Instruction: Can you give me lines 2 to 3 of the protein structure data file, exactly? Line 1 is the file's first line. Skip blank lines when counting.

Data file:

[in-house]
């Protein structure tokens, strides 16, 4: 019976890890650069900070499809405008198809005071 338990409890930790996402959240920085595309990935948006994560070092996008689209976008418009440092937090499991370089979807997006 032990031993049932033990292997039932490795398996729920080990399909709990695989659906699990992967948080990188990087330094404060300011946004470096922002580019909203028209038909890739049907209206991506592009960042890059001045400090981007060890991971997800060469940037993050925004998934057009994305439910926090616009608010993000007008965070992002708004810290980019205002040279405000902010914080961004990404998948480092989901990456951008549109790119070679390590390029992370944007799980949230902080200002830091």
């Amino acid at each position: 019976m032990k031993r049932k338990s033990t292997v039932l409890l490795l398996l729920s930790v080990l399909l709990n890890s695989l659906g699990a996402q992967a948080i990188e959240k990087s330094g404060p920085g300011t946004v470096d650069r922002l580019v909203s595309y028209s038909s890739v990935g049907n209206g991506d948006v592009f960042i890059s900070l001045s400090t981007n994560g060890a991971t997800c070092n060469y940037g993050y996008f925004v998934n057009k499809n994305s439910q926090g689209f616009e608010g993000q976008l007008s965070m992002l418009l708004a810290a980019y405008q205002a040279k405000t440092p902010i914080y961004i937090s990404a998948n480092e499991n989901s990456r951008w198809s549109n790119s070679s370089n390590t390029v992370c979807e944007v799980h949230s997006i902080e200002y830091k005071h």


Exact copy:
């Protein structure tokens, strides 16, 4: 019976890890650069900070499809405008198809005071 338990409890930790996402959240920085595309990935948006994560070092996008689209976008418009440092937090499991370089979807997006 032990031993049932033990292997039932490795398996729920080990399909709990695989659906699990992967948080990188990087330094404060300011946004470096922002580019909203028209038909890739049907209206991506592009960042890059001045400090981007060890991971997800060469940037993050925004998934057009994305439910926090616009608010993000007008965070992002708004810290980019205002040279405000902010914080961004990404998948480092989901990456951008549109790119070679390590390029992370944007799980949230902080200002830091």
């Amino acid at each position: 019976m032990k031993r049932k338990s033990t292997v039932l409890l490795l398996l729920s930790v080990l399909l709990n890890s695989l659906g699990a996402q992967a948080i990188e959240k990087s330094g404060p920085g300011t946004v470096d650069r922002l580019v909203s595309y028209s038909s890739v990935g049907n209206g991506d948006v592009f960042i890059s900070l001045s400090t981007n994560g060890a991971t997800c070092n060469y940037g993050y996008f925004v998934n057009k499809n994305s439910q926090g689209f616009e608010g993000q976008l007008s965070m992002l418009l708004a810290a980019y405008q205002a040279k405000t440092p902010i914080y961004i937090s990404a998948n480092e499991n989901s990456r951008w198809s549109n790119s070679s370089n390590t390029v992370c979807e944007v799980h949230s997006i902080e200002y830091k005071h």